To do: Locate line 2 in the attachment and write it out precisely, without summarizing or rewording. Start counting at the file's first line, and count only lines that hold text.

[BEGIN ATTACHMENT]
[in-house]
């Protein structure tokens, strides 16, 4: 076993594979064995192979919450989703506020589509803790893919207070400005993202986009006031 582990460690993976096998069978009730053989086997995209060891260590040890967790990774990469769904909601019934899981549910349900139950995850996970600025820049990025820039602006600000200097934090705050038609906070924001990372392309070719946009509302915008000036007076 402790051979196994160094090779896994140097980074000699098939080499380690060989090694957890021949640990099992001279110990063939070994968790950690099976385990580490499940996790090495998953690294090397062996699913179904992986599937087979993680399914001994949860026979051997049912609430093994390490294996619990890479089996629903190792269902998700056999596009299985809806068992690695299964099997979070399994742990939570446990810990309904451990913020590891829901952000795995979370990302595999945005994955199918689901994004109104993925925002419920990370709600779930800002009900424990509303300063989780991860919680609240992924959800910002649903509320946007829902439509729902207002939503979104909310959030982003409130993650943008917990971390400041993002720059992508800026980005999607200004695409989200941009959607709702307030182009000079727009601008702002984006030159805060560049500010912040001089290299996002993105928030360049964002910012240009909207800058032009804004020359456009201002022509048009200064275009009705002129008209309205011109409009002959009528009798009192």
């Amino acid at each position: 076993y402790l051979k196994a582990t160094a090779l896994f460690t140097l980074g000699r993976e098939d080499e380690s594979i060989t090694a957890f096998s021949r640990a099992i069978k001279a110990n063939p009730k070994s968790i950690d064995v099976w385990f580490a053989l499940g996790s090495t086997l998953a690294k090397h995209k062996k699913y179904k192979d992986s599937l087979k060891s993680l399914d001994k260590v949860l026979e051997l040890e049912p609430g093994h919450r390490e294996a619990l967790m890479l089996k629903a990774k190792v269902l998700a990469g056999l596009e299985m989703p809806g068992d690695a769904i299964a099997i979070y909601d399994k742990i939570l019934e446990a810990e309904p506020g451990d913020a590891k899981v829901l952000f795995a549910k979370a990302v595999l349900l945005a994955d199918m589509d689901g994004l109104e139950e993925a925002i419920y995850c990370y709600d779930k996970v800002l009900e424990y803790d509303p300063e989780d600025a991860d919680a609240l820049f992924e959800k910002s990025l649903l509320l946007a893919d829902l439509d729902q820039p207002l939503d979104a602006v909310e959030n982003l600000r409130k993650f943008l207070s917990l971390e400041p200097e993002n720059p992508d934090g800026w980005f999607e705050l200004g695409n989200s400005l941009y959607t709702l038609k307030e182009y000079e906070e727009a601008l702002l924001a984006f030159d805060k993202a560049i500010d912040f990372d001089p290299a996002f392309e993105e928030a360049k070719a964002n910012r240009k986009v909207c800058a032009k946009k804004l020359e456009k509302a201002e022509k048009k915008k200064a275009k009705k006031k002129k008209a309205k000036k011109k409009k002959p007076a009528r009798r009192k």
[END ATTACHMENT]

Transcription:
């Protein structure tokens, strides 16, 4: 076993594979064995192979919450989703506020589509803790893919207070400005993202986009006031 582990460690993976096998069978009730053989086997995209060891260590040890967790990774990469769904909601019934899981549910349900139950995850996970600025820049990025820039602006600000200097934090705050038609906070924001990372392309070719946009509302915008000036007076 402790051979196994160094090779896994140097980074000699098939080499380690060989090694957890021949640990099992001279110990063939070994968790950690099976385990580490499940996790090495998953690294090397062996699913179904992986599937087979993680399914001994949860026979051997049912609430093994390490294996619990890479089996629903190792269902998700056999596009299985809806068992690695299964099997979070399994742990939570446990810990309904451990913020590891829901952000795995979370990302595999945005994955199918689901994004109104993925925002419920990370709600779930800002009900424990509303300063989780991860919680609240992924959800910002649903509320946007829902439509729902207002939503979104909310959030982003409130993650943008917990971390400041993002720059992508800026980005999607200004695409989200941009959607709702307030182009000079727009601008702002984006030159805060560049500010912040001089290299996002993105928030360049964002910012240009909207800058032009804004020359456009201002022509048009200064275009009705002129008209309205011109409009002959009528009798009192």